Tomorrow and Wednesday, the Department of Natural Resources will hold public hearings on proposed changes to regulations for sea trout and spotted sea trout, and Capt. Butch Tawes of Crisfield said he expects lower bay fishermen to turn out in force to protest the changes.
Under the proposal, recreational fishermen would be limited to 10 of each species per day for the remainder of this year and to five of each species per day starting next year. Sea trout or weakfish would become subject to the 12-inch minimum size that now apples to spotted sea trout.
"This proposal just shouldn't fly," said Tawes, who operates a charter boat out of Sommers Cove Marina. "I think that what happens in Maryland isn't going to make a difference.
"What needs to be done is to regulate the Virginia netters and the [North] Carolina commercials. They are scooping up all the fish before they even have a chance to get to Maryland."
Sea trout especially is an important fish in the Crisfield area, where rockfish are less abundant in the spring and fall seasons and bluefish have been below average the past few years.
"It is hard enough already to get people to come aboard," Tawes said. "But under these guidelines we are just going to lose more people to the Virginia boats."
Virginia's recreational limits are 12 inches and a daily creel of 15.
"At least we should have parity with Virginia," Tawes said. "But to eventually go to five per day is ridiculous."
DNR also proposes to close the commercial season in Maryland waters of the Atlantic Ocean and its coastal bays from July 1 through Sept. 30.
Tomorrow's hearing will be held at 6 p.m. in the Wicomico County Library, 1222 South Division St., Salisbury.
Wednesday's hearing will be held at 6 p.m. in the Department of Agriculture headquarters building on Harry S Truman Parkway in Annapolis.
Written comment on the changes may be sent to R. S. Early, Fisheries Division, Tawes State Office Building, C-2, 580 Taylor Ave., Annapolis 21401. Written comment must be received by May 18.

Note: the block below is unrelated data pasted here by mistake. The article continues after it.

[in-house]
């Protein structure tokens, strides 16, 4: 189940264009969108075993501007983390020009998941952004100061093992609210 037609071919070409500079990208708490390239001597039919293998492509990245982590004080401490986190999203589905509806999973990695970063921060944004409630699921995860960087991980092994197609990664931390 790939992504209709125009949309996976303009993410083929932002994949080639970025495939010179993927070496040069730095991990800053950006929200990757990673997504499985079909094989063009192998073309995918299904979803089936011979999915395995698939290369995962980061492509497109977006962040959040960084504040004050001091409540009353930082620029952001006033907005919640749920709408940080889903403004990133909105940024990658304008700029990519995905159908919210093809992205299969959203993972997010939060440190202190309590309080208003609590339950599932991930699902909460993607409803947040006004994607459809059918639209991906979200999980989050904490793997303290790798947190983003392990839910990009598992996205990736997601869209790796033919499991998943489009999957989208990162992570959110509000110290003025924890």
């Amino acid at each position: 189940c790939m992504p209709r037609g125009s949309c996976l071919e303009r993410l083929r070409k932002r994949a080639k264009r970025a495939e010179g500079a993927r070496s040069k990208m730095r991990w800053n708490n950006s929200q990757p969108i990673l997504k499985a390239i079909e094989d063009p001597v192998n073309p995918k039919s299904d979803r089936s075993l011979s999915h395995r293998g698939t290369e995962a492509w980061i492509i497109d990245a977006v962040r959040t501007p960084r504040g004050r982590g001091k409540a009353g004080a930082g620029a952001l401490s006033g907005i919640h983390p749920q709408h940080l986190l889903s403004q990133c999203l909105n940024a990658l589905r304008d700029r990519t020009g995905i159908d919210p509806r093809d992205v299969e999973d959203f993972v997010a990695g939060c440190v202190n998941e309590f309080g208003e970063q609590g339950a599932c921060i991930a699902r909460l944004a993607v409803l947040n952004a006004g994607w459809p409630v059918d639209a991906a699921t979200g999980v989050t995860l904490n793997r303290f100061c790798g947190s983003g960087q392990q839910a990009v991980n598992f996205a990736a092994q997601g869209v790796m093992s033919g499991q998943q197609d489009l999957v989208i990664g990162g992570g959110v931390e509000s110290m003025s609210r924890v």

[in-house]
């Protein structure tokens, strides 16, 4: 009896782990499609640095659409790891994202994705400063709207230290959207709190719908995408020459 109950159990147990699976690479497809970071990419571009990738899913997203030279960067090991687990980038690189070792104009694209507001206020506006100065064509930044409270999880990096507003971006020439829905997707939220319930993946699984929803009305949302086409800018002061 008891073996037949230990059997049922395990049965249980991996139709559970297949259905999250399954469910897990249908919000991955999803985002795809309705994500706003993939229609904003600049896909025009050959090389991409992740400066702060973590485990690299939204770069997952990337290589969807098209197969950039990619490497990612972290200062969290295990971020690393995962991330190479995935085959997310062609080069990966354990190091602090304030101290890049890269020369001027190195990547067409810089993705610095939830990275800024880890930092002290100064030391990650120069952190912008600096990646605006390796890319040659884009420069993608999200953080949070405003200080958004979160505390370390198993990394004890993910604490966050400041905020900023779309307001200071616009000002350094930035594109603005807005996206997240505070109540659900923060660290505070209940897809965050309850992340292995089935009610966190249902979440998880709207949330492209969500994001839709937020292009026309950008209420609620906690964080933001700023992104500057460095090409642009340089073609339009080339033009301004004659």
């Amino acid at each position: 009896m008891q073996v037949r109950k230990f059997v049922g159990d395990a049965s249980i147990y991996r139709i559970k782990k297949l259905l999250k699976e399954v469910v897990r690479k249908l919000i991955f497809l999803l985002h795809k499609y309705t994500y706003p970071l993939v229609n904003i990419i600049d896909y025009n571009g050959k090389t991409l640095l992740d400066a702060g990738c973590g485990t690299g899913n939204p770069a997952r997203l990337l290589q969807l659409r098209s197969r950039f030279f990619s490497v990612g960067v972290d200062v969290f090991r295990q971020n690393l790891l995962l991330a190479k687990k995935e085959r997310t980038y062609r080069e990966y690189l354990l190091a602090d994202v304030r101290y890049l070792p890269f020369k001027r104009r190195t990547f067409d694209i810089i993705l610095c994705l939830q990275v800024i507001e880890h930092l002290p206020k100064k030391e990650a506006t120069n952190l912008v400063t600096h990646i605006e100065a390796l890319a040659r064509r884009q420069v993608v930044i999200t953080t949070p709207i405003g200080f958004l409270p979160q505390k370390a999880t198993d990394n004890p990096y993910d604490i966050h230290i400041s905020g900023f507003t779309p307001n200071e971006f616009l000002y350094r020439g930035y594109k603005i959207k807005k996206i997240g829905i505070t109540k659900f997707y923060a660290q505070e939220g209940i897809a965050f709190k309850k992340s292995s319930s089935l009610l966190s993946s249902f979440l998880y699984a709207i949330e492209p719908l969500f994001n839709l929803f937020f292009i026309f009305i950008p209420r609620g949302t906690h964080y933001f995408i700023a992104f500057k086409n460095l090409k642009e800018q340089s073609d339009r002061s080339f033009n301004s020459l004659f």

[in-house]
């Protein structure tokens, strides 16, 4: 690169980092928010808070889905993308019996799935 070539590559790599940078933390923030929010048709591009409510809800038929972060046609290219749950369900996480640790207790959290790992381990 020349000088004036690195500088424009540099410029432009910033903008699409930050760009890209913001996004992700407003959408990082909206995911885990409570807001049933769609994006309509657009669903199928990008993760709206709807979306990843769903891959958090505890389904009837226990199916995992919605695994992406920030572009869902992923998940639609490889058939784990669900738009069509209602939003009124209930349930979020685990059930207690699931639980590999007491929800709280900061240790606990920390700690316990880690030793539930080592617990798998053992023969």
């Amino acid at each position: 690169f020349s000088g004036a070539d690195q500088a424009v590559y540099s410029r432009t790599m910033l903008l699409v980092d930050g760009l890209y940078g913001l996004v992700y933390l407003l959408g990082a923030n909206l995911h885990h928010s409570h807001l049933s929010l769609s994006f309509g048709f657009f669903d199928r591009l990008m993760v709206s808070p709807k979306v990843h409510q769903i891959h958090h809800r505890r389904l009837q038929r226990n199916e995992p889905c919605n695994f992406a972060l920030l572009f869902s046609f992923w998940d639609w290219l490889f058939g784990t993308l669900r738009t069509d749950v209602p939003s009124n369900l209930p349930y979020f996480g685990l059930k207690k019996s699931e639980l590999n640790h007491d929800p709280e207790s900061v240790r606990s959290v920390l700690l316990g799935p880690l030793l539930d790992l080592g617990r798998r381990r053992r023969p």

Crab panel recommendation
Maryland's Blue Crab Advisory Board has recommended the following changes to help control the fishing effort for blue crabs:
Time limits: Potters begin tending pots at 4:30 a.m. and quit at 5 p.m.; trotliners begin tending pots at 3 a.m. and quit at 5 p.m.; recreational crabbers begin at sunrise and quit at 5 p.m.
Now, that all may be fine if you are a commercial crabber, but what happens to the recreational crabber who wants to go out for an hour or two after work?
Pa. panel OKs grass carp
The Pennsylvania Boat and Fish Commission has voted to allow the use of sterile grass carp to control vegetation in ponds of less than 5 acres. Under special exemptions, owners of larger bodies of water can apply for permission to introduce the fish.
Maryland officials had lobbied against the move for fear that grass carp might escape the ponds and make their way into the Chesapeake Bay watershed, many parts of which already have reduced areas of vegetation.
Grass carp can grow to 35 pounds and are capable of eating their own body weight in vegetation daily.
Maryland's Department of Natural Resources also contends that the test for sterility in the carp is flawed and if fish escape the impoundments, they may begin to breed. The grass carp has no natural predators in North America.
On Friday, Saturday and Sunday, Susquehanna State Park is offering a weekend of camping and activities for adults only. Transportation, gear, food and an activities schedule are available for $85 per person. Participants should be over the age of 21.